Grave stone of Jeremiah Kinner Cedar Hill Cemetery, Port Jefferson, LI, NY. Photo by: Peggy O'Connor.
President General Denise Doring Van Buren giving a speech at the Minisink Monument when she served as NY DAR State Historian around July 22, 2004. Photo by Jean Hayter.
Minisink Monument. Photo by Jean Hayter.

When the British overtook Suffolk County, he left Long Island and went to Goshen, Orange County, New York, where he remained until Iroquois Indians burned Minisink Ford on July 22, 1779.

Kinner and five others left Goshen on the day of the attack and rode as far as Howell’s Tavern where they stayed that night. The next morning, they returned to Minisink Ford which was then occupied by the Iroquis Indians. Fearing that Major General Light Horse Harry Lee was coming, the Iroquis Indians retreated into the woods when Kinner, in the company of a detachment of 133 men, followed the Iroquis Indians. They had several skirmishes with the Iroquis Indians when Colonel Thurston was killed near Kinner, who was wounded.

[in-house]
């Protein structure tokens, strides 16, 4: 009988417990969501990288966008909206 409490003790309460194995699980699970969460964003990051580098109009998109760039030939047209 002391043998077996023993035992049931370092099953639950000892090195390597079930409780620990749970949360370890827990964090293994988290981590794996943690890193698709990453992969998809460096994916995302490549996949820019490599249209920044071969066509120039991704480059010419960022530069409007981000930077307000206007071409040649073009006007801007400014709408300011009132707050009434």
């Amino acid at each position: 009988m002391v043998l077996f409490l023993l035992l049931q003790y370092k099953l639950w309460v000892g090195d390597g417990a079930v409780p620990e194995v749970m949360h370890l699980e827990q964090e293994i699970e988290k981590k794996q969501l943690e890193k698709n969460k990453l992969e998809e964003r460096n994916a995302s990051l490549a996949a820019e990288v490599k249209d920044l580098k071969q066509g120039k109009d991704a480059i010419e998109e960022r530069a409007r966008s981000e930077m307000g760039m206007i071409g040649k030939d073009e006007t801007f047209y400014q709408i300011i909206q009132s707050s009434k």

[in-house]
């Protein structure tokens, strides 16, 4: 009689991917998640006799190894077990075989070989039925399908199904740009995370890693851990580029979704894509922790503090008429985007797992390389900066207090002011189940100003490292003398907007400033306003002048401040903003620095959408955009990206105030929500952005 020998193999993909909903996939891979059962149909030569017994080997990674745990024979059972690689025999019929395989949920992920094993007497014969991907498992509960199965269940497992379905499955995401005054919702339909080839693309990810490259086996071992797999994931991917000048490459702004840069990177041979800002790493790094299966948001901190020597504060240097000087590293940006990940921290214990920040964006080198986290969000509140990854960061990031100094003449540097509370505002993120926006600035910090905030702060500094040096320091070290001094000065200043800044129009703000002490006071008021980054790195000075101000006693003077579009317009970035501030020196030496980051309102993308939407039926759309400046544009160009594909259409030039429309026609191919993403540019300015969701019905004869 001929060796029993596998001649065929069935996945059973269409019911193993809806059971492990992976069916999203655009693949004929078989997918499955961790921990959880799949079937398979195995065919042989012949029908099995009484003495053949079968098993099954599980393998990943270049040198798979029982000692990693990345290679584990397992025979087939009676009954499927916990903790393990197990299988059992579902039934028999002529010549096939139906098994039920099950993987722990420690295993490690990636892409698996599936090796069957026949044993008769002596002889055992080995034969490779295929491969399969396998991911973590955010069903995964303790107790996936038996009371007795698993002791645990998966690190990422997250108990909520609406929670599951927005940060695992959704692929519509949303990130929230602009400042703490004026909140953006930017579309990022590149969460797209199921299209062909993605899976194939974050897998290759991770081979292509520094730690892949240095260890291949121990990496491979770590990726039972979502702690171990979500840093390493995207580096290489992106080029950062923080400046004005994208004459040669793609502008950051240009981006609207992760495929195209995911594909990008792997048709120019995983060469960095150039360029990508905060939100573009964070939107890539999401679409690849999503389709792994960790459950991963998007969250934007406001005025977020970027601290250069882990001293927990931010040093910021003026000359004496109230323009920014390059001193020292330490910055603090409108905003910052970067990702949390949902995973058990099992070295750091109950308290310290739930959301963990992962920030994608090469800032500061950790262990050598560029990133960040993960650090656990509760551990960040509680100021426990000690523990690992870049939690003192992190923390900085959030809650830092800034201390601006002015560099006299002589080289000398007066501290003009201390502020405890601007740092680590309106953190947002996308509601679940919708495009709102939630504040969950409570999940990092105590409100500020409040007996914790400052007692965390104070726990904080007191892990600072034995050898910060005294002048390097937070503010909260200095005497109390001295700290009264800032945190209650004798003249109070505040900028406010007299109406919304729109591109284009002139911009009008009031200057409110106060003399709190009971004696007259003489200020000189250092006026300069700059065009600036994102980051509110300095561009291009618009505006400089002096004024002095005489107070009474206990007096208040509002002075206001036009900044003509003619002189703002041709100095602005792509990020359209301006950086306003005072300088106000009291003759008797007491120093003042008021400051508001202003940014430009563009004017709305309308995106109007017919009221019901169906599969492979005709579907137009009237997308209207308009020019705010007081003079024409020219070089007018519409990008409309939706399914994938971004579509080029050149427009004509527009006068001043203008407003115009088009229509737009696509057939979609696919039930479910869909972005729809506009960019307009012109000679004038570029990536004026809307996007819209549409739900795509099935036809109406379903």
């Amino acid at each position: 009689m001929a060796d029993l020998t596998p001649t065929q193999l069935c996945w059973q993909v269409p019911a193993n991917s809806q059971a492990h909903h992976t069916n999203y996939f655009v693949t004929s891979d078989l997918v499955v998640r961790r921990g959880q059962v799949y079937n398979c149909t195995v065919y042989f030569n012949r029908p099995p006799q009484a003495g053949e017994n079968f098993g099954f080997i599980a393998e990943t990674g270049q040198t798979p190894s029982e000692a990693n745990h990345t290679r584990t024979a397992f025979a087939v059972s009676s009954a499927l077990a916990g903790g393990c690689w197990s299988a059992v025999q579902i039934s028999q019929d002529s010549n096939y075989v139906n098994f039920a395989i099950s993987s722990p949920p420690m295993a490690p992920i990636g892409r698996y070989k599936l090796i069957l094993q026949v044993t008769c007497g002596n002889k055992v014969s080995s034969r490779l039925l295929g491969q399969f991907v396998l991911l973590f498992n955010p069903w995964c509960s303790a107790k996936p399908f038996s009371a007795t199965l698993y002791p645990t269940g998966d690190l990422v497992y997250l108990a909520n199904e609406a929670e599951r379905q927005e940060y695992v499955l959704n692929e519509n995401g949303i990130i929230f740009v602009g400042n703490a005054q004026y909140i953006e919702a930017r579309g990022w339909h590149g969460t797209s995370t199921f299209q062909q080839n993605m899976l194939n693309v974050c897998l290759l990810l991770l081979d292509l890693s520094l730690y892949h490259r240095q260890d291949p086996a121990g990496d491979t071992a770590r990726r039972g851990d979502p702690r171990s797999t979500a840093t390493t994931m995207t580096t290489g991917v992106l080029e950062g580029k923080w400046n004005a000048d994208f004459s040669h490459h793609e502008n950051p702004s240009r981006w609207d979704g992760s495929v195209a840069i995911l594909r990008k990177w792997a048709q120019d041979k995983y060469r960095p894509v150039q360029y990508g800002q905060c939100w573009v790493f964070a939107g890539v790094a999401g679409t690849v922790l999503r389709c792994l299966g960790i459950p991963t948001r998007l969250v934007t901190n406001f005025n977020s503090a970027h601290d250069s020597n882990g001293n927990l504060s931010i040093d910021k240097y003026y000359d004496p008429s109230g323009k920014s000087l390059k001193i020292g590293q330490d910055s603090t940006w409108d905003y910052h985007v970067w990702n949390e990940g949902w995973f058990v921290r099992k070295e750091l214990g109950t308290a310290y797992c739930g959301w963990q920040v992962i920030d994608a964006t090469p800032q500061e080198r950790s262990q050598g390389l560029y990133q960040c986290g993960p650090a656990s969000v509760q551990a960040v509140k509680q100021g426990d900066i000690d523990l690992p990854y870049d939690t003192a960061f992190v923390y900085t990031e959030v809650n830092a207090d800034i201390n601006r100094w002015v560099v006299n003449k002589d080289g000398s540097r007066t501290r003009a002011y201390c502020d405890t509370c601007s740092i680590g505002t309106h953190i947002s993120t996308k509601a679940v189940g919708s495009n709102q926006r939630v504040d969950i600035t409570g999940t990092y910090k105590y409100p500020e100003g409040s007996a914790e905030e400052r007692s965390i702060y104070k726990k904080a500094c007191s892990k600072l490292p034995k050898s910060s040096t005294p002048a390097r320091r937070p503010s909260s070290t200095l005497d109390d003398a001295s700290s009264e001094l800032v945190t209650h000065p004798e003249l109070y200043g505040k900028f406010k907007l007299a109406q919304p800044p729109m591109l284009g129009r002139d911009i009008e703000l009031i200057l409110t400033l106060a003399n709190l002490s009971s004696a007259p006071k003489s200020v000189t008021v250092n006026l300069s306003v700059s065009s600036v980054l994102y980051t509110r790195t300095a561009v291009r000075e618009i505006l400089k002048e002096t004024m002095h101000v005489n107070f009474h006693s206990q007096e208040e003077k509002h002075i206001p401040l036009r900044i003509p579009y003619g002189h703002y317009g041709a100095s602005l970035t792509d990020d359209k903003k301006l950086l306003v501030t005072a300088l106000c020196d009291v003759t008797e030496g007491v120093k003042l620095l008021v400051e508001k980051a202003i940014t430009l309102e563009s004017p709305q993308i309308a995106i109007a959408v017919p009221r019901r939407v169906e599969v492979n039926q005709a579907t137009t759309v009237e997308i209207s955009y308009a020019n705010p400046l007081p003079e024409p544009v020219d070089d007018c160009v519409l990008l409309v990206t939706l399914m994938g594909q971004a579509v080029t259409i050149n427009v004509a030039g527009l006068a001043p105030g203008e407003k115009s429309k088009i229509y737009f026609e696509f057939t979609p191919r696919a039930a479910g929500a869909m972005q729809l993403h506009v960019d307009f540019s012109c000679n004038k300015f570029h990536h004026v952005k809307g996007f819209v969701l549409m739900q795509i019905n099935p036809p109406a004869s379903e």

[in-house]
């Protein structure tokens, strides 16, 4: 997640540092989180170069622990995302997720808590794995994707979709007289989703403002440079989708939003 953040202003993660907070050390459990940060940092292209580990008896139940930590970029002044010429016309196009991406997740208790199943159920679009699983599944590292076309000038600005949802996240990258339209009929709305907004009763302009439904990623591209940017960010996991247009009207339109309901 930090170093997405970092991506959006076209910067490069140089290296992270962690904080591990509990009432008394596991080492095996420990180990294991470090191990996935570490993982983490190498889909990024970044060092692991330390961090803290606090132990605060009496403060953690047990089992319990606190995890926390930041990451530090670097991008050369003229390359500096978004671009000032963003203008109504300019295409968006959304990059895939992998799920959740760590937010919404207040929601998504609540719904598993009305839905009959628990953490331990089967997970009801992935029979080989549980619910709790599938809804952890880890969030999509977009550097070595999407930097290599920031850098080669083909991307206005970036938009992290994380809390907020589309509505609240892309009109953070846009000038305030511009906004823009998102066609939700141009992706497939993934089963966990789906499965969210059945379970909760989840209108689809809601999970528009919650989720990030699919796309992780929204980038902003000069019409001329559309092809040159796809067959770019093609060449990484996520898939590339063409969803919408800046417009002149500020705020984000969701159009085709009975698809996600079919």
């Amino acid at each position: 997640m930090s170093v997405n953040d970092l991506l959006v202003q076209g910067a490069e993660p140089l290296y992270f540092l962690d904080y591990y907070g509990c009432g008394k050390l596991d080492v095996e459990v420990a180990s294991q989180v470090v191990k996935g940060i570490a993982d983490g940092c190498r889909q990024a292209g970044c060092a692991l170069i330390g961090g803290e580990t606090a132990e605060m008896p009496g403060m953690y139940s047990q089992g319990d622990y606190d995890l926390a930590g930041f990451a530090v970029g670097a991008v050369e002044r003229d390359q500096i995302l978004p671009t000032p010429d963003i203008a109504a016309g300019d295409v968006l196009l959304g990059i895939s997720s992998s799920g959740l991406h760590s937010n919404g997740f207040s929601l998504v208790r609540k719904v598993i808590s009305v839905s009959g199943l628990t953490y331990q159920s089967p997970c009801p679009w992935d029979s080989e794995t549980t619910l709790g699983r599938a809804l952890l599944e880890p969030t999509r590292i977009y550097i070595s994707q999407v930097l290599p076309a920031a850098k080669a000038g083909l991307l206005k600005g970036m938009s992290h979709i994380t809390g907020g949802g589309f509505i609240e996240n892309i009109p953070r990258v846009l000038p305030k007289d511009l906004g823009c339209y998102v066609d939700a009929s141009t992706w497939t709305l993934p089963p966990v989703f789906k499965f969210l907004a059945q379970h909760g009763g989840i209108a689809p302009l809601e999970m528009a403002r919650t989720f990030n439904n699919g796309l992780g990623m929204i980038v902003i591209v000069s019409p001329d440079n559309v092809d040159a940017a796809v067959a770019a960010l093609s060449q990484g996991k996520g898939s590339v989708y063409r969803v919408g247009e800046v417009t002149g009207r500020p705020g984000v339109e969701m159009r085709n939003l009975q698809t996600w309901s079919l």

Kinner returned home to Goshen where he was unable to work for about three months due to his injury. During this period, he was ordered by Captain McDowell to report to West Point; however, Kinner was unfit for duty. Soon after his recovery, he was sent to a log fort about 10 miles north of Minisink near the residence of Captain DeWitt. He proceeded to that fort and remained there for a period of three months when his term of enlistment of service was completed. This was the only battle of the Revolutionary war fought in the Upper Delaware River valley.